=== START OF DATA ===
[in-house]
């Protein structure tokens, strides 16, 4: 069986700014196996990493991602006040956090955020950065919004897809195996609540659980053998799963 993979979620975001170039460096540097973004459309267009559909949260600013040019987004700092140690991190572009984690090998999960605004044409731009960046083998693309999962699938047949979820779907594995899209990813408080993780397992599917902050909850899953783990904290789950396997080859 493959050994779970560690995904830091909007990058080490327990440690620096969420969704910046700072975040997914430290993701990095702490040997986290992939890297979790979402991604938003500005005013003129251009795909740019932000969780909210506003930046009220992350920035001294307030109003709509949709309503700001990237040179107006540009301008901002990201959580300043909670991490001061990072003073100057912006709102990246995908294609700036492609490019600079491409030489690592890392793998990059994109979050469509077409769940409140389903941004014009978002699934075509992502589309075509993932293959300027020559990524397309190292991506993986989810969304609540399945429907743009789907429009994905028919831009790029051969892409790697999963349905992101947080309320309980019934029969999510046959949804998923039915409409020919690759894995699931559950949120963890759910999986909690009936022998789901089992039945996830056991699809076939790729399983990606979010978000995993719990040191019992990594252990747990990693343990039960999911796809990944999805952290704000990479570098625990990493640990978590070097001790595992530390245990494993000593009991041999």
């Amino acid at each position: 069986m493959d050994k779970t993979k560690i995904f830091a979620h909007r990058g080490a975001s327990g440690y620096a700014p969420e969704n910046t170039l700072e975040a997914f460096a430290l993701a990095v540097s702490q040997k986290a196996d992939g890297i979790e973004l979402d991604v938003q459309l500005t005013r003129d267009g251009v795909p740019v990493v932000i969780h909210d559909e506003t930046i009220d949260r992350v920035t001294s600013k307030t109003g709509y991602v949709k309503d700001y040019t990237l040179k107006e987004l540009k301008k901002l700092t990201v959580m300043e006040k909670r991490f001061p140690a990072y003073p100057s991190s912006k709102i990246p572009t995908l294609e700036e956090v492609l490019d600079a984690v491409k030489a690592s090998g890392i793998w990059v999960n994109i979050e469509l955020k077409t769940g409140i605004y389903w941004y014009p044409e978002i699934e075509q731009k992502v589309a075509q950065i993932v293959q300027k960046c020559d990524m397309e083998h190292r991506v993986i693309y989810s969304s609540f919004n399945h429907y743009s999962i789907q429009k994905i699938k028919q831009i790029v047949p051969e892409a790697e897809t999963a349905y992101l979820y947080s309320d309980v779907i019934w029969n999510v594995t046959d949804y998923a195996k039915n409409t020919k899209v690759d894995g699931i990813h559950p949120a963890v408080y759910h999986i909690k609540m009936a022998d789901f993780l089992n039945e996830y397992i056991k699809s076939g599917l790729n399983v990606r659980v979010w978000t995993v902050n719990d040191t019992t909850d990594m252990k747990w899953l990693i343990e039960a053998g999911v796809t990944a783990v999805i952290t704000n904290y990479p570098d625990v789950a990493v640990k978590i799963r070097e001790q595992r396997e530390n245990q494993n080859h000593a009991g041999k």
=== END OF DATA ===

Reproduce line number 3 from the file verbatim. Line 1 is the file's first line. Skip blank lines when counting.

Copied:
């Amino acid at each position: 069986m493959d050994k779970t993979k560690i995904f830091a979620h909007r990058g080490a975001s327990g440690y620096a700014p969420e969704n910046t170039l700072e975040a997914f460096a430290l993701a990095v540097s702490q040997k986290a196996d992939g890297i979790e973004l979402d991604v938003q459309l500005t005013r003129d267009g251009v795909p740019v990493v932000i969780h909210d559909e506003t930046i009220d949260r992350v920035t001294s600013k307030t109003g709509y991602v949709k309503d700001y040019t990237l040179k107006e987004l540009k301008k901002l700092t990201v959580m300043e006040k909670r991490f001061p140690a990072y003073p100057s991190s912006k709102i990246p572009t995908l294609e700036e956090v492609l490019d600079a984690v491409k030489a690592s090998g890392i793998w990059v999960n994109i979050e469509l955020k077409t769940g409140i605004y389903w941004y014009p044409e978002i699934e075509q731009k992502v589309a075509q950065i993932v293959q300027k960046c020559d990524m397309e083998h190292r991506v993986i693309y989810s969304s609540f919004n399945h429907y743009s999962i789907q429009k994905i699938k028919q831009i790029v047949p051969e892409a790697e897809t999963a349905y992101l979820y947080s309320d309980v779907i019934w029969n999510v594995t046959d949804y998923a195996k039915n409409t020919k899209v690759d894995g699931i990813h559950p949120a963890v408080y759910h999986i909690k609540m009936a022998d789901f993780l089992n039945e996830y397992i056991k699809s076939g599917l790729n399983v990606r659980v979010w978000t995993v902050n719990d040191t019992t909850d990594m252990k747990w899953l990693i343990e039960a053998g999911v796809t990944a783990v999805i952290t704000n904290y990479p570098d625990v789950a990493v640990k978590i799963r070097e001790q595992r396997e530390n245990q494993n080859h000593a009991g041999k």